Councillors have approved budget plans that will see the average household pay almost £70 a year more in council tax.

The increase, which was approved by a large majority, will help plug a £19 million shortfall in Islington Council’s budget for the next year.

Last night’s meeting (February 29) also saw more than £10 million worth of savings given the go-ahead.

Two independent councillors abstained in the final vote on the proposals, and two Green councillors opposed the motion.

A core hike of 2.99% was ultimately approved by the authority for its share of council tax over the next financial year, with an extra 2% increase to help fund adult social care.

The increase would add £1.32 per week to the average Band D household's bill, or more than £68 over the year from April.

Currently, the Islington charge for these residents is £1,380.25 a year, but it will soon stand at £1,449.13.

The agreed savings in the budget will come from measures such as a voluntary redundancy scheme and the scrapping of free residential green garden waste collection in favour of an annual charge.

Almost £2 million worth of savings will be made within the adult social care system, including through the introduction of a seven day home care ‘recovery model’.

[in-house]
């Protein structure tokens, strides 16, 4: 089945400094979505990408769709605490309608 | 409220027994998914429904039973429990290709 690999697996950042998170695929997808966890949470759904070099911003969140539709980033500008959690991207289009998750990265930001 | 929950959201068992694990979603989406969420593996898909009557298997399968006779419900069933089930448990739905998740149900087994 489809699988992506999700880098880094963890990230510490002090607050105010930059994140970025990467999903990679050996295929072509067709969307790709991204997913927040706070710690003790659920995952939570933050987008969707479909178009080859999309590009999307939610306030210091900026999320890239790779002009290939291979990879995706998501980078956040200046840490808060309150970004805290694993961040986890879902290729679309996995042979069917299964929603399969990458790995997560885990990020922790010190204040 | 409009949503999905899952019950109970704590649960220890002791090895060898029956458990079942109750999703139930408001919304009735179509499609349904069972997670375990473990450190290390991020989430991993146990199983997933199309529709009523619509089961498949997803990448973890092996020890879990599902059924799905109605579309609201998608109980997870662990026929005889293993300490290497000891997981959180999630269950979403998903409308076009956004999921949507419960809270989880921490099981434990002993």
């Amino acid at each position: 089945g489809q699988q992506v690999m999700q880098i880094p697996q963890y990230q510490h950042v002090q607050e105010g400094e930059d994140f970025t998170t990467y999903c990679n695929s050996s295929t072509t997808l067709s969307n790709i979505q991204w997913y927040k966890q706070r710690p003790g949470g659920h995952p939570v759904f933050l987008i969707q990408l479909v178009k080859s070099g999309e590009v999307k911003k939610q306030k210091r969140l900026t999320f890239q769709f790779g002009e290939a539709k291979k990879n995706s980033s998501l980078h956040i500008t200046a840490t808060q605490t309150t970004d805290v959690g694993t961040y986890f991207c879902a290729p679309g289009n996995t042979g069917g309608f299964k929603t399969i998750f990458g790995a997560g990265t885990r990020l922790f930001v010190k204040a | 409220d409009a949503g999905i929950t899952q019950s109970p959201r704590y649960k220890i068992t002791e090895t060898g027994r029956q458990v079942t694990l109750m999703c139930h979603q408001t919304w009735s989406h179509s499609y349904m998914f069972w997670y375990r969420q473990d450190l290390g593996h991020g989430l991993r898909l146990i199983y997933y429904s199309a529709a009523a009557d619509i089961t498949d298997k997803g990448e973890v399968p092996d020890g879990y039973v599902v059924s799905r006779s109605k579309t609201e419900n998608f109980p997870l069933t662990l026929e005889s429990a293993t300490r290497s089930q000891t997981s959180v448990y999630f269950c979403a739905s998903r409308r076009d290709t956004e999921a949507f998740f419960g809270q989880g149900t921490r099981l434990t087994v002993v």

The scheme - called 'Take Home and Settle' - will see patients being assessed by social care workers at home, in some cases allowing hospitals to discharge them earlier on.  

Islington Council says that this supports its "commitment to strengths-based care" while making "best possible use of the council’s resources", delivering savings. 

Many of the Labour councillors who spoke at last night’s meeting blamed the need for savings on Government funding cuts.

Mildmay ward councillor Angelo Weekes said: “After 14 years, we are running out of road”.

Green party councillors had proposed an amendment to the Labour-run council’s budget, claiming they while they agreed with the proposed measures, councillors should be “more ambitious”.

This included increasing all parking permit charges for residents, so that the cheapest band for electric vehicles stood at £150 per year.

Currently, electric permit prices are as low as £100 a year for vehicles with the smallest battery size.

In his closing remarks in support of the budget, Islington’s executive member for finance Cllr Diarmaid Ward said that the authority was proud to be the “most progressive council in the country”.

He added that the council is “exhausting all resources available” to ensure residents receive high-quality services, but that it would not set an “irresponsible budget”.

The Green party amendment was voted down by councillors, with just two voting for it and two abstaining.